As Filipino American History Month draws to a close, we continue to commemorate and honor a legacy of a struggle that history so often forgets to document. Yesterday, the New York Times posted an article on one of the Labor Union's forgotten heroes, Larry Itliong.
According to a new wave of Filipino and Filpino-American scholars and historians, there is a an important component missing from the predominantly Latino narrative.
Dawn Bohulano Malabon, an associate professor of history at San Francisco State University states:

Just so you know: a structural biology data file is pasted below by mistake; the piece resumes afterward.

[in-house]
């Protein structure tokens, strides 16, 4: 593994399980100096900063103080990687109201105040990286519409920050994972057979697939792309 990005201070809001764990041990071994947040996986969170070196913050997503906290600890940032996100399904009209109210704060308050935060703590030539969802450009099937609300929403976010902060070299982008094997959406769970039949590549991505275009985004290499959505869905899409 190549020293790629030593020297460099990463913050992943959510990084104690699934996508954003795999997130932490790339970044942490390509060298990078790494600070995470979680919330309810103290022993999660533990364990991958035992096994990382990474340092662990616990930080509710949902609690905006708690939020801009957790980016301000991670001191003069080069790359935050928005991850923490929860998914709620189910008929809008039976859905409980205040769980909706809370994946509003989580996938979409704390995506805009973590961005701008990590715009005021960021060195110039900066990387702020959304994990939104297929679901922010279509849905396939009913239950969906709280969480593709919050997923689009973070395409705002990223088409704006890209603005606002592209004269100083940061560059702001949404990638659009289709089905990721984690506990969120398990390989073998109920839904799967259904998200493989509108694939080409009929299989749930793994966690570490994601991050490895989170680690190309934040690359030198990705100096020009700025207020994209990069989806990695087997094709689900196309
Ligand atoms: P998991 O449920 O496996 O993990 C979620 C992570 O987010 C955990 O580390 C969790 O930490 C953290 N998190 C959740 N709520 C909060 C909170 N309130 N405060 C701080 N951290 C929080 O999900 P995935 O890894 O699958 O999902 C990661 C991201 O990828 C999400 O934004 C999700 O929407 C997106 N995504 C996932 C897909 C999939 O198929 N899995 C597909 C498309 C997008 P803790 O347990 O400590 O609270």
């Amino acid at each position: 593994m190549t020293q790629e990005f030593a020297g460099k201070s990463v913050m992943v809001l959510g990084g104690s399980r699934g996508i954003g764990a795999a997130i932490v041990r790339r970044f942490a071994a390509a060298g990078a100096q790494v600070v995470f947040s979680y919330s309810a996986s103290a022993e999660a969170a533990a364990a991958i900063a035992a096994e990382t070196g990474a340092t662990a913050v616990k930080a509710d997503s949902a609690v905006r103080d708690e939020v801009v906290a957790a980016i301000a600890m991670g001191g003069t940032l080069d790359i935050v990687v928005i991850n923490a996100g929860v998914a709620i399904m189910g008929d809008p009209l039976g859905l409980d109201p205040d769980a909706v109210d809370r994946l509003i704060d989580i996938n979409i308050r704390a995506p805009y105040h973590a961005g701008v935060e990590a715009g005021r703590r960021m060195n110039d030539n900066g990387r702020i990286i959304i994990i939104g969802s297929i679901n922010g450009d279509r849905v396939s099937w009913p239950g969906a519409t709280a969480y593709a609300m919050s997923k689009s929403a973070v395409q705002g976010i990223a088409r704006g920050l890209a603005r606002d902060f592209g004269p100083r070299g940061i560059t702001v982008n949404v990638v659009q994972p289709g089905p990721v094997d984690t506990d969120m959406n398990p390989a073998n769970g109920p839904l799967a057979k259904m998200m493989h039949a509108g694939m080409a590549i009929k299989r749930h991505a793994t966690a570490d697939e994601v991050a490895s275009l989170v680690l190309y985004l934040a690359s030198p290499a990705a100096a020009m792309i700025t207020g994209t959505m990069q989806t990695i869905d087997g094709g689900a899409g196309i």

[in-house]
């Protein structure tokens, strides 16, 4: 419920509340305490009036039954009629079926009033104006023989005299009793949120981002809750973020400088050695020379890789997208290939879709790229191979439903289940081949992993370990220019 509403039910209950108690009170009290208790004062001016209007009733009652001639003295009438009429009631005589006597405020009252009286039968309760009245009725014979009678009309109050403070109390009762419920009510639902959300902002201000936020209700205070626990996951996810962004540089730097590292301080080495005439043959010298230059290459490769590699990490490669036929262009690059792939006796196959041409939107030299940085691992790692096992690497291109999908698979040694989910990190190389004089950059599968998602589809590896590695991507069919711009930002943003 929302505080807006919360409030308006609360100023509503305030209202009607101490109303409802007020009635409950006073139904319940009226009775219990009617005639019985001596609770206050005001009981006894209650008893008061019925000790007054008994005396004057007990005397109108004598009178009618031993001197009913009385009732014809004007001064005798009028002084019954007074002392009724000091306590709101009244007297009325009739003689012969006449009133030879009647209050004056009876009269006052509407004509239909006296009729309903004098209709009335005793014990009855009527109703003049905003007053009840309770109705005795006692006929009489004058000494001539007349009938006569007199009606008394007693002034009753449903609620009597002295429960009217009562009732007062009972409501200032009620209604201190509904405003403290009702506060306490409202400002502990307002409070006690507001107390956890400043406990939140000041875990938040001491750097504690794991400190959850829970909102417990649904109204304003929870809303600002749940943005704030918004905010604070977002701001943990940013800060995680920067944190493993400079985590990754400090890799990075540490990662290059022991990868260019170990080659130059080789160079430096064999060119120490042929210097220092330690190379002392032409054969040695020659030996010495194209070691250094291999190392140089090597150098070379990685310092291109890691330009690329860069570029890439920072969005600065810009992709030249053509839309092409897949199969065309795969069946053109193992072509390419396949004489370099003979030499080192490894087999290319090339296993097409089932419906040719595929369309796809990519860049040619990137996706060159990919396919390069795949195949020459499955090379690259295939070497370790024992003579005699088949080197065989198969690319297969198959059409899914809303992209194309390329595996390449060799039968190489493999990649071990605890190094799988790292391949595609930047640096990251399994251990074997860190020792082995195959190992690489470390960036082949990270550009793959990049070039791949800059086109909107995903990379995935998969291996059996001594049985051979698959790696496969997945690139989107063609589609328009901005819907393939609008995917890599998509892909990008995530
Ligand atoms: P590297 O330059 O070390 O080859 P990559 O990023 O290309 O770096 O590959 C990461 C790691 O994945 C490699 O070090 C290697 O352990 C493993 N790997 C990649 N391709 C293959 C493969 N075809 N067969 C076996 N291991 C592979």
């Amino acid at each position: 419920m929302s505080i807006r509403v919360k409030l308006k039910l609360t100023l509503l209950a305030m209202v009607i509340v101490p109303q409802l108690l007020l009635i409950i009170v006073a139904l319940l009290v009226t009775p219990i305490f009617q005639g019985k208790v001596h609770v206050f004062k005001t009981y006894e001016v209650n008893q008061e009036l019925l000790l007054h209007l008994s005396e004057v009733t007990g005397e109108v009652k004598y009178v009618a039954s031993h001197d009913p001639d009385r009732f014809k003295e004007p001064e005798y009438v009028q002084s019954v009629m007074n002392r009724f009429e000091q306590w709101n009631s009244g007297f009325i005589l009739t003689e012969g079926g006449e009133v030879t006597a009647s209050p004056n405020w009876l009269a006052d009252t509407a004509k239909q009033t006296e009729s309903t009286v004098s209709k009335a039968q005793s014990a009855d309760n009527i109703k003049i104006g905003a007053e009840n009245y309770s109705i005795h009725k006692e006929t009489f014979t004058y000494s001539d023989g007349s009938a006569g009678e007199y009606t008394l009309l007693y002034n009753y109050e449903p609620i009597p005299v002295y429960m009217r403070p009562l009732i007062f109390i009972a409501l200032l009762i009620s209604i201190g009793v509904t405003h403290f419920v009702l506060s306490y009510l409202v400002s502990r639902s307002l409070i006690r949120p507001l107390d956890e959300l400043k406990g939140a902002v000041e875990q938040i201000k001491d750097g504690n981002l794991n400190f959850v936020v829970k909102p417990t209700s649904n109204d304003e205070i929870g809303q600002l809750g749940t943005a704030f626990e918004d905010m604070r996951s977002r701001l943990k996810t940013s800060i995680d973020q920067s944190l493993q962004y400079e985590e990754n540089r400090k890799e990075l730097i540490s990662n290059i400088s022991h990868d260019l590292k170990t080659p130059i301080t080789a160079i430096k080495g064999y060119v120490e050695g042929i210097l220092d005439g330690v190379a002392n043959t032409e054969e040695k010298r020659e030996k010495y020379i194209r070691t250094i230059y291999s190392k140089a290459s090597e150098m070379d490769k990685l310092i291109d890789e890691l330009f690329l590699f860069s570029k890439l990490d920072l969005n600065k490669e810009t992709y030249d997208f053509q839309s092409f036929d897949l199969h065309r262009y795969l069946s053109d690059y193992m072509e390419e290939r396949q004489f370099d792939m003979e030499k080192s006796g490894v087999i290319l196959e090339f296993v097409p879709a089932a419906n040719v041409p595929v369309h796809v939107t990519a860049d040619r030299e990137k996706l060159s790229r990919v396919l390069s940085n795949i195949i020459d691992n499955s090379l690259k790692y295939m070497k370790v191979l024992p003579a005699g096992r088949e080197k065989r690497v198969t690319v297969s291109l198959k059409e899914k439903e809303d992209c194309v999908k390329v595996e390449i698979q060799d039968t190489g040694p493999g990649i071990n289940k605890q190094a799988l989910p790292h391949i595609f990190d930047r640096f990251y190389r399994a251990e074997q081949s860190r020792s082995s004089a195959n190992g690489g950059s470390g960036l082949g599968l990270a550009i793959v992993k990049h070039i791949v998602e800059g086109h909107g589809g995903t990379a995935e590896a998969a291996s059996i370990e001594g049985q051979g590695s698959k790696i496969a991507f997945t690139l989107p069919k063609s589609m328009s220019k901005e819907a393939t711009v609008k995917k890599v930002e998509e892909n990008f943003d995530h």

“In popular culture, it’s seen as a Chicano movement, not as the multiethnic alliance that it actually was.”
The NY Times article also states:
"Filipino activism had deep roots: harsh treatment in the Hawaiian cane fields, including whippings, led to a history of sometimes violent strikes. West Coast farmers started turning to Filipinos — mostly single men — for cheap labor after the Immigration Act of 1924 excluded Asians from entering the United States. Filipinos were an exception because the United States had annexed their country."
You can read the rest of the NY Times article here. Larry Itliong, Forgotten Filipino Labor Leader
More photos here. www.nytimes.com/slideshow